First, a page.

Documentary movies provide a fascinating measure of cultural temperature: what subjects resonated with both filmmakers and audiences in 2012? From the riches-to-rags down/up comparison afforded by The Queen of Versailles to the injustices exposed by Mea Maxima Culpa: Silence in the House of God to the unique experiences explored in Jiro Dreams of Sushi or The Imposter, 2012 gave us a range of insights into the human condition. I’d also add The Ambassador and Paradise Lost 3 to this list — although they were officially released in 2011 they didn’t reach a wider audience until this year.
- Best Documentaries of 2012 via The Film Stage
Every year, Forbes compiles two lists. One is of the movie stars who deliver the most return per dollar of their asking price, the other details those who return the least. The young stars who dominate the MVP list owe their position to the blockbuster franchises they appear in (for a relatively low payday) rather than their audience-pulling clout. However, with the notion of star power, and the resultant massive paydays, fading into the 1990s in Hollywood, this metric is becoming more and more meaningful.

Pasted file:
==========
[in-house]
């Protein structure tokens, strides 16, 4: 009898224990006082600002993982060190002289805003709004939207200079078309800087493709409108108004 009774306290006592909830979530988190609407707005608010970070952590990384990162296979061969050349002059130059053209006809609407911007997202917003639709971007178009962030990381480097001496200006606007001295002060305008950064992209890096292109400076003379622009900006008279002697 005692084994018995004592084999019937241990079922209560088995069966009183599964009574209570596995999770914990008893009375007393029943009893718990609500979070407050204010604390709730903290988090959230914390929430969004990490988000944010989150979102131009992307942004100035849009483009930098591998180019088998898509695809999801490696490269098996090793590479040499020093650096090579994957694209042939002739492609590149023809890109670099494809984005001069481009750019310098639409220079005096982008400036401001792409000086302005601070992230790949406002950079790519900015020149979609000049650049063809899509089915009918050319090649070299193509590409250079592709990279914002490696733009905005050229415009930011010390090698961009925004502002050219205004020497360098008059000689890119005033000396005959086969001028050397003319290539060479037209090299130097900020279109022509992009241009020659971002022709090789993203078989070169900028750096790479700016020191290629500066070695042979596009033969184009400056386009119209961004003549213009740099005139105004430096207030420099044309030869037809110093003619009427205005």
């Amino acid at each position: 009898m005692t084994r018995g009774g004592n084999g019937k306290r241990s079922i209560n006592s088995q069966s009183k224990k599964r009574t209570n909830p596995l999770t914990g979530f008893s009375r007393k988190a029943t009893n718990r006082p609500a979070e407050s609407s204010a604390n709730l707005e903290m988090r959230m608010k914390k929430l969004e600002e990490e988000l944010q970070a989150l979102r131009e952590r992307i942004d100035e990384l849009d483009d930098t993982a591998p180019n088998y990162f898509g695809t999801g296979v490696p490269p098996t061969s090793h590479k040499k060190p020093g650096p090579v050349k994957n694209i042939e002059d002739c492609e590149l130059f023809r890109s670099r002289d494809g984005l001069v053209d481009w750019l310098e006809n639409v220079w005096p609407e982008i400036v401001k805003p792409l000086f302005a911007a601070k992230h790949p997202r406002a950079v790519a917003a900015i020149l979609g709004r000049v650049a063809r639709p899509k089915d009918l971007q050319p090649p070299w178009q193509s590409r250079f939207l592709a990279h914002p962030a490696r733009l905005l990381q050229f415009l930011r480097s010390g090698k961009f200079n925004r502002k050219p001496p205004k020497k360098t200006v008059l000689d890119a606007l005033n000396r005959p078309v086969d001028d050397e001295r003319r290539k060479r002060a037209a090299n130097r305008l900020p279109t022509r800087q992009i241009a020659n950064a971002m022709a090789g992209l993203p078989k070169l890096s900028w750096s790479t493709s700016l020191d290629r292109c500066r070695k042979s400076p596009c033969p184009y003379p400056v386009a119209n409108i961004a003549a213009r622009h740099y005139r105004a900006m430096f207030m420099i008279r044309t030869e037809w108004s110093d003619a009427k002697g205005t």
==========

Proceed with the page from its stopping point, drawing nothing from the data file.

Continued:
Despite the rise of other forms of social media, blogging refuses to die. It’s still the best way for individuals to bypass traditional media – in all its hegemonic glory – and communicate their viewpoint with the world. Whether you’re a Scottish schoolgirl complaining about the quality of your school dinners, a political pundit, an interior designer or a comic book expert, a blog is as vital as it has ever been.
- 25 Best Blogs 2012 via TIME
Sometimes, a blog is TL:DR and a picture is worth a thousand words. That’s where Tumblr rules. Whether the images are of Hillary Clinton, texts from a dog, face math or cats (LOTS of cats) Tumblr is best way of bringing memes to the masses.
- Best Tumblr Nominees 2012 via The FW Awards